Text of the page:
Actually, it can't be a fifty-fifty proposition, because an IQ of 100 doesn't get you too far. But are there worlds intelligible to the intelligent that are foreclosed to the less gifted? I don't see any way to avoid that conclusion.
However, there are other factors at play, because high intelligence, while it may give access to other worlds, hardly guarantees that said world is real. I keep hearing how Trump's core supporters are white working class males without college degrees. The implication is that they are too stupid to know they ought to be voting for Hillary. Conversely, you will never hear them suggest that the self-defeating blacks who inevitably support the Democratic party are too stupid to know better.
But just as reliable as the black vote is the tenured vote, who no doubt have higher than average IQs but lower than average contact with reality. Indeed, it is precisely their intelligence that facilitates the unreal abstractions they inhabit. So, IQ surely cannot be the last word in wisdom and prudence. Consider the left's ubiquitous support for tyranny. What if we had listened to all those smart people? What if we elected some clever and smooth-talking Marxist community organizer?
How do we know if an alternate world is a higher one? The question, although it may sound a little odd or irrelevant, really goes to the core of the matter. Consider Jesus, whose public career began with the announcement of another world -- the Kingdom of Heaven -- in the presence of this one. Is this world higher? Lower? Parallel? Real? An abstract fantasy no better than the tenured visions of Bernieland?
The other day, when I caught a bit of that Bill Maher interview on MSNBC, he made the comment that what unifies Republican concerns is that none of them involve reality. For example, our belief that biology rather than neo-Marxian sociology determines our gender, places us in an unreal world. Pay no attention to those visibly complementary genitalia that serve an actual biological purpose. No, the reality is that biology is whatever we want it to be.
Who's living in the fantasy world? And why only genitals? Why not say that hands are for walking and feet for grasping? Why impose our oppressive, binary conception of limbs upon the growing child?
Another point comes to mind, and that is the question of personality style. I mentioned the other day that I gave my son the Myers-Briggs Test, and his personality is quite different from mine, even "opposite" in many ways. Whereas he is clearly a thrill-seeking and adventurous ESTP, I am an eccentric and inward INTP. The point is, we inhabit quite different worlds.
For starters, he is more attuned to the exterior world, whereas I prefer to explore the interior. We are both adventurous, only in different dimensions. He would be miserable if forced to live like me, whereas I would be bored stiff in his world. I mentioned that he resonates with Trump, and it turns out that they share the same ESTP style.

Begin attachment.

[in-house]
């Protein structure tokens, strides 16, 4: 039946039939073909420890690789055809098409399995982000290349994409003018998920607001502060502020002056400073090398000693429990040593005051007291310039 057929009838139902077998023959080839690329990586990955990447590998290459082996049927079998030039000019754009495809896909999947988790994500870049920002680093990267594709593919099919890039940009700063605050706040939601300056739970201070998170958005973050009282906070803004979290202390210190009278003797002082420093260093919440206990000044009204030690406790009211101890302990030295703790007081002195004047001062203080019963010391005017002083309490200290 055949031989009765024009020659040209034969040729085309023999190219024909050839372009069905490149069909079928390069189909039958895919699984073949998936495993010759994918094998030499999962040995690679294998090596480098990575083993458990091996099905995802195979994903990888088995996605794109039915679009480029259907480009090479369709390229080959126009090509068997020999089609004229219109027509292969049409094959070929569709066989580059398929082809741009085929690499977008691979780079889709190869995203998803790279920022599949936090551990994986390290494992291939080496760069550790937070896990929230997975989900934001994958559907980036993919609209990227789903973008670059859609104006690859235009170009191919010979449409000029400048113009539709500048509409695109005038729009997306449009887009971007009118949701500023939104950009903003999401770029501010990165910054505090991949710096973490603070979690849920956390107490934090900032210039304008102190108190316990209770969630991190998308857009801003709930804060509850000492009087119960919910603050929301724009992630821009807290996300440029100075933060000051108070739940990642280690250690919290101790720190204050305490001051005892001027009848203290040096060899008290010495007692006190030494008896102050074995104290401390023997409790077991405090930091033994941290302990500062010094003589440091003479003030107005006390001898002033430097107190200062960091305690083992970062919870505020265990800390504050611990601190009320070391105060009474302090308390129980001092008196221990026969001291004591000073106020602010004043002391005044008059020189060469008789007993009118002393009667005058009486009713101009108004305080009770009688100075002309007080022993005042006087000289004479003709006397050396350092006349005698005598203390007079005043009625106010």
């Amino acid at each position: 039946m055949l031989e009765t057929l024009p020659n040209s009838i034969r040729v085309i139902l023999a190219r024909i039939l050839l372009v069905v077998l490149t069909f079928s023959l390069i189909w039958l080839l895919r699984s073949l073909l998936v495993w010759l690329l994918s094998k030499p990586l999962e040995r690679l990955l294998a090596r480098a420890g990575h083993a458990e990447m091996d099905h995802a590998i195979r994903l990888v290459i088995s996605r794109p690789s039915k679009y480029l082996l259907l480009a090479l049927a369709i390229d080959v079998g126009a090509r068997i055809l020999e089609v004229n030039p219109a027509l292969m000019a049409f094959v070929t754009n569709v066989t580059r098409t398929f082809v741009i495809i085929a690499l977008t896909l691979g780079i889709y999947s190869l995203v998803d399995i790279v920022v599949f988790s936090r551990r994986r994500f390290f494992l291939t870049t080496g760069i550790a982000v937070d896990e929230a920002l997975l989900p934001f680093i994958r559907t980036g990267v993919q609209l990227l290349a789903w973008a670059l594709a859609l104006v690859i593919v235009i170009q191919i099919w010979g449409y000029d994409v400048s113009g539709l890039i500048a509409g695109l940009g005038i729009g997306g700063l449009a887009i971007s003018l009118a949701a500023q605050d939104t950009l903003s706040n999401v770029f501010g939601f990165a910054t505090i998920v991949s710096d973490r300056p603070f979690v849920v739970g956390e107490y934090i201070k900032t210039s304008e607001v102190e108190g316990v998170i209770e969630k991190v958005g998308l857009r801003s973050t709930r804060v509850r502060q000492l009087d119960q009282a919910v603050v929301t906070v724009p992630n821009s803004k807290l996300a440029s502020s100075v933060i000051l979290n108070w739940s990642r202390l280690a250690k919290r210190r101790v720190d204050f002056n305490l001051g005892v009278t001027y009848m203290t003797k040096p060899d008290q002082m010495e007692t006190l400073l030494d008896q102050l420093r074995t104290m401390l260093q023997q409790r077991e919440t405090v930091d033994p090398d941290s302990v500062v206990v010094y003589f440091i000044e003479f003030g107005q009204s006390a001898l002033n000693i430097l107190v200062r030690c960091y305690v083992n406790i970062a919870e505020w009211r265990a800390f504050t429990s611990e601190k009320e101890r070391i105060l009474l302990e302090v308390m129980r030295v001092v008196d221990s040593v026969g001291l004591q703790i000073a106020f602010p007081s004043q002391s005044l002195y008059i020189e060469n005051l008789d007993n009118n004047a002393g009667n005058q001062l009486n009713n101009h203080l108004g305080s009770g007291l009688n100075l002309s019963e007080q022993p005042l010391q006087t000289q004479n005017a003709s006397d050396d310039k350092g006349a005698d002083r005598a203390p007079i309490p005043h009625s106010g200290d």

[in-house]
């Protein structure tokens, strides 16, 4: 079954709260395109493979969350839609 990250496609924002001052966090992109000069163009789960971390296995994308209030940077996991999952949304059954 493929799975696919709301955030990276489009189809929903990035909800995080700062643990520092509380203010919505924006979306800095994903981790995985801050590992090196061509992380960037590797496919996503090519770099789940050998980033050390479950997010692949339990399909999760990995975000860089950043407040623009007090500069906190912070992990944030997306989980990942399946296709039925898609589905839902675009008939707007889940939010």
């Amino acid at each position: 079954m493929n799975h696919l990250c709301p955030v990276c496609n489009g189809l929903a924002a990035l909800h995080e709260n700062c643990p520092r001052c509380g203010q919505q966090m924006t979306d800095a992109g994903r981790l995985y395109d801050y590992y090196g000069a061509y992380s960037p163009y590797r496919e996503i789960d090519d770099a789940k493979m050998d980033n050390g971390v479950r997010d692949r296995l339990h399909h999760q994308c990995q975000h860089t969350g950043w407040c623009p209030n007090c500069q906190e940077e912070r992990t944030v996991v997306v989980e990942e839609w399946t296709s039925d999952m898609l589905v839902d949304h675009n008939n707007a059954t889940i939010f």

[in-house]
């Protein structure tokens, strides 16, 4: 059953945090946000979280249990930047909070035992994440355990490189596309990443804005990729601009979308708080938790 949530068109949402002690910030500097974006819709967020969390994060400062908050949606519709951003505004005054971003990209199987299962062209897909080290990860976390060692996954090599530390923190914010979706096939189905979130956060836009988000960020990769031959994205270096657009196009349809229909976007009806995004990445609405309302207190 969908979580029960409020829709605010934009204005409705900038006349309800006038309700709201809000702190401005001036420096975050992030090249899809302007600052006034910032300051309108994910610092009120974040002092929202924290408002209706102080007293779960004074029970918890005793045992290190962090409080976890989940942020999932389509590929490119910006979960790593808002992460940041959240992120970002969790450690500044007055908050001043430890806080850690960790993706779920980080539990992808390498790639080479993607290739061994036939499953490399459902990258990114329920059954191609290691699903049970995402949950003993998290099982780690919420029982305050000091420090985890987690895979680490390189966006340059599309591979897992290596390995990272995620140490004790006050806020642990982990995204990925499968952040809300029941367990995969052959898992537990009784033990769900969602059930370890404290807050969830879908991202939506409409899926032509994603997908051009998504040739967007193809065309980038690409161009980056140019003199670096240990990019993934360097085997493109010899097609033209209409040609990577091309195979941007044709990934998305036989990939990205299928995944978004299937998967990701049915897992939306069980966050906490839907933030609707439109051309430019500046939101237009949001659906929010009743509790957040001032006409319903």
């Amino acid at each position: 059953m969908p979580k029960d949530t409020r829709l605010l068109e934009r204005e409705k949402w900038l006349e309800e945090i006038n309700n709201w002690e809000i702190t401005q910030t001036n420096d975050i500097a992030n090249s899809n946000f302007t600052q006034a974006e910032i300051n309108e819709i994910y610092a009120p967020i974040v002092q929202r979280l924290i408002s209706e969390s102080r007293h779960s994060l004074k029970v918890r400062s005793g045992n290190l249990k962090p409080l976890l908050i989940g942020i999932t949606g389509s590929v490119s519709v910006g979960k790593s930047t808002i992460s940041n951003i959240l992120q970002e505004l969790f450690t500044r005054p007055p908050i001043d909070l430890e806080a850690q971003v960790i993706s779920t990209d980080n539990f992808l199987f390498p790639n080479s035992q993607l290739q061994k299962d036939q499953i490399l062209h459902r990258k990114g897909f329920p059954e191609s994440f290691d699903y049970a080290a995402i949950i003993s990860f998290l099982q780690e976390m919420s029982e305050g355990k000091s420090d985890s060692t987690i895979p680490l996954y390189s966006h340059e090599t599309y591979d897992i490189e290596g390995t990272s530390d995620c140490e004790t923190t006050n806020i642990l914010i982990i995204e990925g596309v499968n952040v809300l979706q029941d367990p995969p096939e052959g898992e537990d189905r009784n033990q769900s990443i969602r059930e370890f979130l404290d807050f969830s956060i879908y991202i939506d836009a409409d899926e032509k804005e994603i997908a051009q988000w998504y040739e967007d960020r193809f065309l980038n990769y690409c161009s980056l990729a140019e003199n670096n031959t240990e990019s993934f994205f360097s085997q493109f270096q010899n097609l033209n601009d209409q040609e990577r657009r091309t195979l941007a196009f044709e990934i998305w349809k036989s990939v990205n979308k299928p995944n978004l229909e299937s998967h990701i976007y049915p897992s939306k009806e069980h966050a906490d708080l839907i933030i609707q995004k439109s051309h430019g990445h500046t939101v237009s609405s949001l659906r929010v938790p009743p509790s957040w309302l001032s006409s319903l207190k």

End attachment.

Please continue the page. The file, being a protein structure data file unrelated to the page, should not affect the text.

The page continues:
Conversely, my type, the INTP, would never get into politics to begin with. Here is a little bit about how we roll:
They may appear to drift about in an unending daydream, but INTPs' thought process is unceasing, and their minds buzz with ideas from the moment they wake up. This constant thinking can have the effect of making them look pensive and detached, as they are often conducting full-fledged debates in their own heads, but really INTPs are quite relaxed and friendly when they are with people they know, or who share their interests. However, this can be replaced by overwhelming shyness when INTP personalities are among unfamiliar faces, and friendly banter can quickly become combative if they believe their logical conclusions or theories are being criticized.
I've mastered the combative part. Now I am either bemused, silently horrified, or prone to a cold fury that I keep to myself. I don't get rattled, and I no longer bother arguing with them. For this, I credit the influence of Dennis Prager.
When INTPs are particularly excited, the conversation can border on incoherence as they try to explain the daisy-chain of logical conclusions that led to the formation of their latest idea. Oftentimes, INTPs will opt to simply move on from a topic before it's ever understood what they were trying to say, rather than try to lay things out in plain terms.
Right. I'm sure I've never done that.
As for career paths, politics would pretty much come in last:
INTPs are solitary, eccentric, and independent.... INTPs duly struggle in finding careers that meet their needs.... INTPs live primarily in their own heads, and have little interest in social distractions like chitchat and motivational speeches.
And our purported weaknesses would not be conducive to a public career, in that we are supposedly Very Private and Withdrawn, and vulnerable to insensitivity, absent-mindedness, condescension, and loathing of rules and guidelines.
Not me at all.